US Federal Aviation Administration (FAA) announced (03-Feb-2011) its has partnered with JetBlue to sign a NextGen agreement that will allow the carrier to fly more precise, satellite-based flights from Boston and New York to Florida and the Caribbean beginning 2012. Under the agreement, as many as 35 of JetBlue’s A320 aircraft will be equipped with automatic dependent surveillance-broadcast (ADS-B) avionics over the next two years, enabling them to fly in two major routes off the East Coast even if traditional radar coverage is not available. The FAA has agreed to pay USD4.2 million for the ADS-B avionics. [more]
FAA and JetBlue sign NextGen agreement
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Still, jetBlue believes its current and future network composition will position the airline to bolster its revenue generation, along with contribution from its Mint premium product, branded credit card pacts and fare bundles.
The company remains confident it can deliver competitive margins at growth rates in the high single digits for the near term. The majority of jetBlue’s growth centres on its focus cities, where it holds dominant positions. It continues to build out Boston and Fort Lauderdale, touting its ability to leverage its strong position in those markets to drive revenue.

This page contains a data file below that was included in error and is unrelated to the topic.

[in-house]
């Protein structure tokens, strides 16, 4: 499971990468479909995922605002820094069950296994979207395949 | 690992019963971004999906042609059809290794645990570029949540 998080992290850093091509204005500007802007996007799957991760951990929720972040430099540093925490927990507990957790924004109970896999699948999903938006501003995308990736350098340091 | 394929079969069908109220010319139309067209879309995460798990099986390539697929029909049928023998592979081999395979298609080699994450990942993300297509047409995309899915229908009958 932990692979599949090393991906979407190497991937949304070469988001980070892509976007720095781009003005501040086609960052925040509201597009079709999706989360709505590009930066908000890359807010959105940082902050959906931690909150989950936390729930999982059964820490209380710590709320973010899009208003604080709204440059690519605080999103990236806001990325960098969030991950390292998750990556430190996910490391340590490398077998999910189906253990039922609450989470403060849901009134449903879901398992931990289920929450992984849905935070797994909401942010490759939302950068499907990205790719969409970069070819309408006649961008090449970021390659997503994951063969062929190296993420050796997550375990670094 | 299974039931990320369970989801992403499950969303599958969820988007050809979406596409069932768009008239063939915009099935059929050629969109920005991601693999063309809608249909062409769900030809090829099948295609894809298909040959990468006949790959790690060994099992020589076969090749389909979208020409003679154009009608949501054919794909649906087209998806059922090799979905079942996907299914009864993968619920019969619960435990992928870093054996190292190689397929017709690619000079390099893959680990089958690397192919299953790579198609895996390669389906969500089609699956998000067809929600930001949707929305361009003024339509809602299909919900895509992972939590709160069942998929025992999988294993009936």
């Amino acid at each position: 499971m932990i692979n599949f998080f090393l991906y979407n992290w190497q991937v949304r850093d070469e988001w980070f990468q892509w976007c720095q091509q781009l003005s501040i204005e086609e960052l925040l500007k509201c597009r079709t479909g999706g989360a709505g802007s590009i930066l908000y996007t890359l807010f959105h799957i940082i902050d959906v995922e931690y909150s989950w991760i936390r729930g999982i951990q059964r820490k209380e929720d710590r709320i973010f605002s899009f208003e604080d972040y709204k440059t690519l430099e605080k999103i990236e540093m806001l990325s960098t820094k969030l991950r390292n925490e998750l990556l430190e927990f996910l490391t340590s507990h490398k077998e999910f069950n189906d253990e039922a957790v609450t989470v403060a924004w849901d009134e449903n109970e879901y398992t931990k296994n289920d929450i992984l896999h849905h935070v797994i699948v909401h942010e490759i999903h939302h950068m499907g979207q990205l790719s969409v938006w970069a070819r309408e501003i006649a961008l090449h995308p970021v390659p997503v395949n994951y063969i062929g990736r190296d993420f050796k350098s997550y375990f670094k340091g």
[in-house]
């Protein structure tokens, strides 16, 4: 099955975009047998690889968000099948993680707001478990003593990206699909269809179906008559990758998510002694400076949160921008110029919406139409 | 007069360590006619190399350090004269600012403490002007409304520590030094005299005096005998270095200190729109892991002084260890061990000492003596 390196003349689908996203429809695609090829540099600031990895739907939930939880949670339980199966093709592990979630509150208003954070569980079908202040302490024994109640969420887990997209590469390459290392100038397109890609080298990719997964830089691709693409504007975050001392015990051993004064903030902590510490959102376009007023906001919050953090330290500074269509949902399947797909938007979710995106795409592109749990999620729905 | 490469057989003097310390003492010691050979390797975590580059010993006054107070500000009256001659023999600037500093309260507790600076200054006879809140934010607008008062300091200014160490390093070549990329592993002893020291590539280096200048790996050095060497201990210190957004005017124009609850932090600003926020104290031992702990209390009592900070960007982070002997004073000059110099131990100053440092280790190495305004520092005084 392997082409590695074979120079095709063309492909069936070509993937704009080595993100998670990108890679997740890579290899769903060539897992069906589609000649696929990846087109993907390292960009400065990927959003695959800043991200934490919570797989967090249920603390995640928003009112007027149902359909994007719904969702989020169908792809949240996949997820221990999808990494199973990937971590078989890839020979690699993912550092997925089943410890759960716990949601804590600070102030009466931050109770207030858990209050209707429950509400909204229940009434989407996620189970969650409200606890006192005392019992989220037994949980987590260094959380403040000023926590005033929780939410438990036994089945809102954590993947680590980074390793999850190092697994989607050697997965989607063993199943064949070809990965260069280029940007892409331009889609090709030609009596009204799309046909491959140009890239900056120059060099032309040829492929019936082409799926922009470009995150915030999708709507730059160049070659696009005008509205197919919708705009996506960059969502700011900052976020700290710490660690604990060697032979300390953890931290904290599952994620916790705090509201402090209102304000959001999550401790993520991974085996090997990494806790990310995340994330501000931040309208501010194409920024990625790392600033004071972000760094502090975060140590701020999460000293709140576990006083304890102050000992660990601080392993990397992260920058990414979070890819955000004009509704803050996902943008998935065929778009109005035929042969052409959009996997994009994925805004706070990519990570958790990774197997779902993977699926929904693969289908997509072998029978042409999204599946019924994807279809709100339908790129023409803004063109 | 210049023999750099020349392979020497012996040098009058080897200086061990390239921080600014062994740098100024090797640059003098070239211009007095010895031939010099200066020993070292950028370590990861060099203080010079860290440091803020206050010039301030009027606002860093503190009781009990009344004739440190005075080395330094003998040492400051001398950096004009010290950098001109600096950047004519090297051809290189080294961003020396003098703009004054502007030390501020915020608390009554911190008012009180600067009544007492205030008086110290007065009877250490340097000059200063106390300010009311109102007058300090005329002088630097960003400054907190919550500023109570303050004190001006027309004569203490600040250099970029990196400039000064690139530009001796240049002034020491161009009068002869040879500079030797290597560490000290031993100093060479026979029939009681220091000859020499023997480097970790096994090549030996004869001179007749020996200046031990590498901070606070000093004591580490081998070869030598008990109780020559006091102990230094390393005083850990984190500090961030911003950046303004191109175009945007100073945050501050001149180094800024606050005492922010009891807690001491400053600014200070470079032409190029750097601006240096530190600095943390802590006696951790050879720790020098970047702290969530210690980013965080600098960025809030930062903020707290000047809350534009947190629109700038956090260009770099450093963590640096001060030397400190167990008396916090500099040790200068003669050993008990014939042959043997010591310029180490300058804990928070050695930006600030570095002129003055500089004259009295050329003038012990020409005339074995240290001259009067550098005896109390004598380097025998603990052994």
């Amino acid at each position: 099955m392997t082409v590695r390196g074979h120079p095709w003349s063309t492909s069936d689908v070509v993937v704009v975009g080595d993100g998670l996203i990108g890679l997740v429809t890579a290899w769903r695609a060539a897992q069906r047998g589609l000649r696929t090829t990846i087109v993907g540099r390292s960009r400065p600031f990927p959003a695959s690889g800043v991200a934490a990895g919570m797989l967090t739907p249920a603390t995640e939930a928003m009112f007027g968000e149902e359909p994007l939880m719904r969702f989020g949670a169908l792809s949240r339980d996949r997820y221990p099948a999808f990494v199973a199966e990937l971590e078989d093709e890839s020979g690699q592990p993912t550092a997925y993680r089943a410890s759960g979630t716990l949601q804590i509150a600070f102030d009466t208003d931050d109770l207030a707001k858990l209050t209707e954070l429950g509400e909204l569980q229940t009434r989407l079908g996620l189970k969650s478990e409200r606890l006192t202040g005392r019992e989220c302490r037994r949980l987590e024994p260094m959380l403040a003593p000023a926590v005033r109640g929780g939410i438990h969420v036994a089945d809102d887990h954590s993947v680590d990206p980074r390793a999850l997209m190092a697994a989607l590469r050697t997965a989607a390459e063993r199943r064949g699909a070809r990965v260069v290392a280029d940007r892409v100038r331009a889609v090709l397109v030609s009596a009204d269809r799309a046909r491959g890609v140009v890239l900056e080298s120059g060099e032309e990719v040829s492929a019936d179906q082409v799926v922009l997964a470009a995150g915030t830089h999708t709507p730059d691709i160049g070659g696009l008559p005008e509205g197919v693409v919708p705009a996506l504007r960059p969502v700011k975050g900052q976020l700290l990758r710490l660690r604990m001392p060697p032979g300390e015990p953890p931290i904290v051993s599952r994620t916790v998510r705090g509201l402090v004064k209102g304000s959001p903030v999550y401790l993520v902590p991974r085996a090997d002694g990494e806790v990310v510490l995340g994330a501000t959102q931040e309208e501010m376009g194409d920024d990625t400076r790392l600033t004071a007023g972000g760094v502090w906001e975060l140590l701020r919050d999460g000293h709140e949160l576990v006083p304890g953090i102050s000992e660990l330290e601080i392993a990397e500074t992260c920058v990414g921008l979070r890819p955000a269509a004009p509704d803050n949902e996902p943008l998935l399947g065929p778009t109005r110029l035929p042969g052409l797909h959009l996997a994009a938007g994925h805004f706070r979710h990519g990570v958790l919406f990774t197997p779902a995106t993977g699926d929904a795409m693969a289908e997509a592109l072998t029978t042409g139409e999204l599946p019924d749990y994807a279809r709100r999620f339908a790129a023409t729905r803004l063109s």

For the past several years jetBlue has undertaken numerous initiatives to build up its corporate base, ranging from making its schedule offering attractive in Boston to the creation of Mint. The gamble on Mint has paid off, and helped jetBlue capture significant corporate share in Boston. But jetBlue fundamentally remains weighted toward leisure passengers, and the company believes a higher leisure passenger base should help it to maximise returns.
North America Fleet Outlook
North American airlines have roughly 2132 aircraft on order, of which nearly 61% are narrowbody jets pegged for replacement and aircraft upgauge as the region’s large global network airlines continue their strategy of shedding 50 seat jets.